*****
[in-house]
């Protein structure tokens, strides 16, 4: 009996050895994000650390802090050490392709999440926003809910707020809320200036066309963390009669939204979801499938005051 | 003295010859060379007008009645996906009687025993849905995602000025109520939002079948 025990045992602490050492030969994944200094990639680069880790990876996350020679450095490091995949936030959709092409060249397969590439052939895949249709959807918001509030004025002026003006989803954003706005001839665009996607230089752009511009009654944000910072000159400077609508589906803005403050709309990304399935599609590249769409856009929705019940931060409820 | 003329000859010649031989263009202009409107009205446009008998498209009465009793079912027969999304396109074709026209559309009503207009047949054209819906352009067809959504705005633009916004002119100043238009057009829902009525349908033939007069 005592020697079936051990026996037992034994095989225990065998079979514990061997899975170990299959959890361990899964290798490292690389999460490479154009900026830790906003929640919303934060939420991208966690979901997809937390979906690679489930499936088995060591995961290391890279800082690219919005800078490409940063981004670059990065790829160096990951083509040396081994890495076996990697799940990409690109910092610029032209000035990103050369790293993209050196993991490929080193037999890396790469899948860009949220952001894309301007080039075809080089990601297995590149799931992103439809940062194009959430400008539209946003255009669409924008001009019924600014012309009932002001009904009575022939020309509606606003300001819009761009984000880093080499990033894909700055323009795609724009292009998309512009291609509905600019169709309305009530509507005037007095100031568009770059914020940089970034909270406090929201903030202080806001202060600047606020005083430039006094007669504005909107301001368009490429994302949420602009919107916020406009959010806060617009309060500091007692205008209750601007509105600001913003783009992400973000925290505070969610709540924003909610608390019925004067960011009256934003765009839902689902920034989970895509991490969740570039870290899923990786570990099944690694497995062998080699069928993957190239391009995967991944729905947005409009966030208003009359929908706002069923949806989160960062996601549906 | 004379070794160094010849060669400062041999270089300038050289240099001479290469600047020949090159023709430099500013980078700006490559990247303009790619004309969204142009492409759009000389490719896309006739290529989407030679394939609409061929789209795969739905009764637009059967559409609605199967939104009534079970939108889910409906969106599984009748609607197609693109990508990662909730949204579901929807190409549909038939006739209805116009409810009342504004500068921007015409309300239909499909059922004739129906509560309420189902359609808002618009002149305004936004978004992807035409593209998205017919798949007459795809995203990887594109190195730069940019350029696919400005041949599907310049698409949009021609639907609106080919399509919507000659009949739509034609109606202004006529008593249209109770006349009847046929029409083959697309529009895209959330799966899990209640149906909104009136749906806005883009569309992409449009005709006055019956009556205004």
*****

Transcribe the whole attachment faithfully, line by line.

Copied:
[in-house]
């Protein structure tokens, strides 16, 4: 009996050895994000650390802090050490392709999440926003809910707020809320200036066309963390009669939204979801499938005051 | 003295010859060379007008009645996906009687025993849905995602000025109520939002079948 025990045992602490050492030969994944200094990639680069880790990876996350020679450095490091995949936030959709092409060249397969590439052939895949249709959807918001509030004025002026003006989803954003706005001839665009996607230089752009511009009654944000910072000159400077609508589906803005403050709309990304399935599609590249769409856009929705019940931060409820 | 003329000859010649031989263009202009409107009205446009008998498209009465009793079912027969999304396109074709026209559309009503207009047949054209819906352009067809959504705005633009916004002119100043238009057009829902009525349908033939007069 005592020697079936051990026996037992034994095989225990065998079979514990061997899975170990299959959890361990899964290798490292690389999460490479154009900026830790906003929640919303934060939420991208966690979901997809937390979906690679489930499936088995060591995961290391890279800082690219919005800078490409940063981004670059990065790829160096990951083509040396081994890495076996990697799940990409690109910092610029032209000035990103050369790293993209050196993991490929080193037999890396790469899948860009949220952001894309301007080039075809080089990601297995590149799931992103439809940062194009959430400008539209946003255009669409924008001009019924600014012309009932002001009904009575022939020309509606606003300001819009761009984000880093080499990033894909700055323009795609724009292009998309512009291609509905600019169709309305009530509507005037007095100031568009770059914020940089970034909270406090929201903030202080806001202060600047606020005083430039006094007669504005909107301001368009490429994302949420602009919107916020406009959010806060617009309060500091007692205008209750601007509105600001913003783009992400973000925290505070969610709540924003909610608390019925004067960011009256934003765009839902689902920034989970895509991490969740570039870290899923990786570990099944690694497995062998080699069928993957190239391009995967991944729905947005409009966030208003009359929908706002069923949806989160960062996601549906 | 004379070794160094010849060669400062041999270089300038050289240099001479290469600047020949090159023709430099500013980078700006490559990247303009790619004309969204142009492409759009000389490719896309006739290529989407030679394939609409061929789209795969739905009764637009059967559409609605199967939104009534079970939108889910409906969106599984009748609607197609693109990508990662909730949204579901929807190409549909038939006739209805116009409810009342504004500068921007015409309300239909499909059922004739129906509560309420189902359609808002618009002149305004936004978004992807035409593209998205017919798949007459795809995203990887594109190195730069940019350029696919400005041949599907310049698409949009021609639907609106080919399509919507000659009949739509034609109606202004006529008593249209109770006349009847046929029409083959697309529009895209959330799966899990209640149906909104009136749906806005883009569309992409449009005709006055019956009556205004």